Included tools and attachments, such as dusting brushes, handheld roller brushes, crevice tools and extension pieces, let you take on a variety of cleaning tasks.

A headlight illuminates the area you're vacuuming — helpful for cleaning under a couch, in a dark corner or in a hallway.

Edge-cleaning features help you get rid of dirt and dust in the hard-to-reach areas along walls.

Self-propelled models reduce the effort of vacuuming.

Convertible models — such as uprights, which can function as canister vacuums, and stick vacuums, which can operate as handhelds — let you transform the vacuum to fit the cleaning task.

Indicator lights let you know when it's time to empty the vacuum.

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Good to Know

Cordless vacuum battery types include nickel cadmium (NiCd or NiCad), nickel metal hydride (NiMH) and lithium ion (Li-ion). A NiCd battery holds a charge longer in storage and can take more charge and discharge cycles than a NiMH battery, but a NiMH battery is lighter and holds a greater charge than a NiCd battery of the same size. A Li-ion battery is smaller and lighter than a similar voltage battery of either type. It also holds a charge longer than either type in storage.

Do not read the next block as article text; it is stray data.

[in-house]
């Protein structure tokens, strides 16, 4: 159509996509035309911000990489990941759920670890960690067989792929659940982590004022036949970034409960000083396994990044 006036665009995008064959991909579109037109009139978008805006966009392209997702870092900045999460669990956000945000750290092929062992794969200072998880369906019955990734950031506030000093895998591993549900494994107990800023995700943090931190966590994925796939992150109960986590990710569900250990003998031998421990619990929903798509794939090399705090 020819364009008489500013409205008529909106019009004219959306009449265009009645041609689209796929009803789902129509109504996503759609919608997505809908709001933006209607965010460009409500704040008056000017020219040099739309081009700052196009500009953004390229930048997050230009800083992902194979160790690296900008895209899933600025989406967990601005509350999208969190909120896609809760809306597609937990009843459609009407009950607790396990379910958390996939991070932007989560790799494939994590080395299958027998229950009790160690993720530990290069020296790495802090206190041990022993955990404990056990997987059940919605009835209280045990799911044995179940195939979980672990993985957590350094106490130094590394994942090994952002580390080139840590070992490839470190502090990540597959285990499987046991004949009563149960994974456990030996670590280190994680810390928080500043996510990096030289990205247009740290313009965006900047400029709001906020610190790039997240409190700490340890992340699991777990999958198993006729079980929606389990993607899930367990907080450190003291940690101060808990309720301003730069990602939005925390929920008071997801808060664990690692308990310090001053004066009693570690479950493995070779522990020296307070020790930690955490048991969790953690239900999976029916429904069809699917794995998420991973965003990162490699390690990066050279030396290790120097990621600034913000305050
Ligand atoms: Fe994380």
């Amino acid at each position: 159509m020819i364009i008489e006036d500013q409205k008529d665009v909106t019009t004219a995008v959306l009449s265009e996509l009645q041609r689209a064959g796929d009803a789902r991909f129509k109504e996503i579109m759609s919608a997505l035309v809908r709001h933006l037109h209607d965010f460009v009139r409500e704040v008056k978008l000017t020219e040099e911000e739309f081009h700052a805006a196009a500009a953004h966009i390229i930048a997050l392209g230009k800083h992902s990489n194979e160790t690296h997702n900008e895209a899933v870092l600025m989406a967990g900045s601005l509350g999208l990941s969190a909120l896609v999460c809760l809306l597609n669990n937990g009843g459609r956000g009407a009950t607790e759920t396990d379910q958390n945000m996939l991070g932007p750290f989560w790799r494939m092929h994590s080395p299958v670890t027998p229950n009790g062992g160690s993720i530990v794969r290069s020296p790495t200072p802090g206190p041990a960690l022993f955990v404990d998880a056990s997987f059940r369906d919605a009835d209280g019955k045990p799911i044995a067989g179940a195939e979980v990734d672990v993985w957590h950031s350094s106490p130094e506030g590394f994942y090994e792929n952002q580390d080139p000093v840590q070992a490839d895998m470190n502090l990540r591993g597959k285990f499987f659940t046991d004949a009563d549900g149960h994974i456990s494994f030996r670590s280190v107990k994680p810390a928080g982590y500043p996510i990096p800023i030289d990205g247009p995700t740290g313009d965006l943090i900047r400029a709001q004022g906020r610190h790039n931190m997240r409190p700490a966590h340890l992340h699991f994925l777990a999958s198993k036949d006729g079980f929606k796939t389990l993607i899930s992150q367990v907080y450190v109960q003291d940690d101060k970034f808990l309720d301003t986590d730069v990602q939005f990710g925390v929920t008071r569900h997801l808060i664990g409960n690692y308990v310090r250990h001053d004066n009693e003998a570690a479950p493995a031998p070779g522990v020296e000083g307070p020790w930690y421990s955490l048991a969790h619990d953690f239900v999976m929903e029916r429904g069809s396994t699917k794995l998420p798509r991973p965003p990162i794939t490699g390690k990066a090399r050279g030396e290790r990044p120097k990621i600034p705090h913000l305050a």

Vacuuming Uphostery.

When looking at available models and features, consider these factors and tips:

  • Room and home size: A full-size upright or canister vacuum can help you clean large areas more quickly.
  • Multiple levels: Consider keeping a full-size vacuum on your main floor and using a stick vacuum for regular, light cleaning on other levels, reducing the number trips up and down the stairs with the larger vacuum.
  • Floor types: Make sure the vacuum you choose can easily and effectively handle all of the types of flooring in your home.
  • Furniture: Consider a model designed to simplify steering and maneuvering around obstacles.
  • Pets: Look for tools and features designed to collect pet hair without clogging the vacuum.
  • Allergies: Look for vacuums designed to better contain dust, pollen, pet dander and other allergens.
  • Cleaning schedule: A stick vacuum or robotic vacuum handles daily cleaning with little effort, but if you don't have time to vacuum regularly, consider a more powerful upright or canister vacuum to make the most of your efforts.